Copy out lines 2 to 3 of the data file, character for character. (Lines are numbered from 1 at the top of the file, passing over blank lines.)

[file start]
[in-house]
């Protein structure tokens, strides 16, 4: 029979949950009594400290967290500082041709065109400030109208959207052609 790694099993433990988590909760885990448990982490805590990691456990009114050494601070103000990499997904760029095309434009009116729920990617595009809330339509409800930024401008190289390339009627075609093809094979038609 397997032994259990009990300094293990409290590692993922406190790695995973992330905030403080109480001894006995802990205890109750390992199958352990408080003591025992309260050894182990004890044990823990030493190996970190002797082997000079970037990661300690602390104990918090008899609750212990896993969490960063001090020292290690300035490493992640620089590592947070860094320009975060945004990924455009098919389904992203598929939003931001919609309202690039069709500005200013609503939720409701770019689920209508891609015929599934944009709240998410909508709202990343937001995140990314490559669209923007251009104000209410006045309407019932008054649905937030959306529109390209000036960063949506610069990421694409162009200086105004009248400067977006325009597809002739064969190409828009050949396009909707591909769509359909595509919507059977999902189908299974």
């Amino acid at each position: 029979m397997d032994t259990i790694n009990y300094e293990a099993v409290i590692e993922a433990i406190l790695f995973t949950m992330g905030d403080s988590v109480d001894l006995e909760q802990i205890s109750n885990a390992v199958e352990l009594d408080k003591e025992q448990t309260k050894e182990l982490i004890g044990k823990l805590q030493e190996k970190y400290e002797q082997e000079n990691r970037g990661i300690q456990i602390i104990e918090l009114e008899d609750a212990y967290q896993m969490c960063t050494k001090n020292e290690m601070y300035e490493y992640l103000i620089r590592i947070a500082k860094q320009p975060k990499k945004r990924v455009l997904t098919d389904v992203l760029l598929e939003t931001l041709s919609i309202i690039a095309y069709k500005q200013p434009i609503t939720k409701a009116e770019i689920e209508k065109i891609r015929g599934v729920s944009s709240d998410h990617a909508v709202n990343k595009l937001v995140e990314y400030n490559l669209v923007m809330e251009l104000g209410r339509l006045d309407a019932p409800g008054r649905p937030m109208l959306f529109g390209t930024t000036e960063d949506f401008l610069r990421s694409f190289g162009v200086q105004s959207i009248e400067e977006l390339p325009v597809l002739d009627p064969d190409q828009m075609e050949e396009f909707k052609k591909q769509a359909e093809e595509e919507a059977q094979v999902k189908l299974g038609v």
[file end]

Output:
């Protein structure tokens, strides 16, 4: 029979949950009594400290967290500082041709065109400030109208959207052609 790694099993433990988590909760885990448990982490805590990691456990009114050494601070103000990499997904760029095309434009009116729920990617595009809330339509409800930024401008190289390339009627075609093809094979038609 397997032994259990009990300094293990409290590692993922406190790695995973992330905030403080109480001894006995802990205890109750390992199958352990408080003591025992309260050894182990004890044990823990030493190996970190002797082997000079970037990661300690602390104990918090008899609750212990896993969490960063001090020292290690300035490493992640620089590592947070860094320009975060945004990924455009098919389904992203598929939003931001919609309202690039069709500005200013609503939720409701770019689920209508891609015929599934944009709240998410909508709202990343937001995140990314490559669209923007251009104000209410006045309407019932008054649905937030959306529109390209000036960063949506610069990421694409162009200086105004009248400067977006325009597809002739064969190409828009050949396009909707591909769509359909595509919507059977999902189908299974």
């Amino acid at each position: 029979m397997d032994t259990i790694n009990y300094e293990a099993v409290i590692e993922a433990i406190l790695f995973t949950m992330g905030d403080s988590v109480d001894l006995e909760q802990i205890s109750n885990a390992v199958e352990l009594d408080k003591e025992q448990t309260k050894e182990l982490i004890g044990k823990l805590q030493e190996k970190y400290e002797q082997e000079n990691r970037g990661i300690q456990i602390i104990e918090l009114e008899d609750a212990y967290q896993m969490c960063t050494k001090n020292e290690m601070y300035e490493y992640l103000i620089r590592i947070a500082k860094q320009p975060k990499k945004r990924v455009l997904t098919d389904v992203l760029l598929e939003t931001l041709s919609i309202i690039a095309y069709k500005q200013p434009i609503t939720k409701a009116e770019i689920e209508k065109i891609r015929g599934v729920s944009s709240d998410h990617a909508v709202n990343k595009l937001v995140e990314y400030n490559l669209v923007m809330e251009l104000g209410r339509l006045d309407a019932p409800g008054r649905p937030m109208l959306f529109g390209t930024t000036e960063d949506f401008l610069r990421s694409f190289g162009v200086q105004s959207i009248e400067e977006l390339p325009v597809l002739d009627p064969d190409q828009m075609e050949e396009f909707k052609k591909q769509a359909e093809e595509e919507a059977q094979v999902k189908l299974g038609v």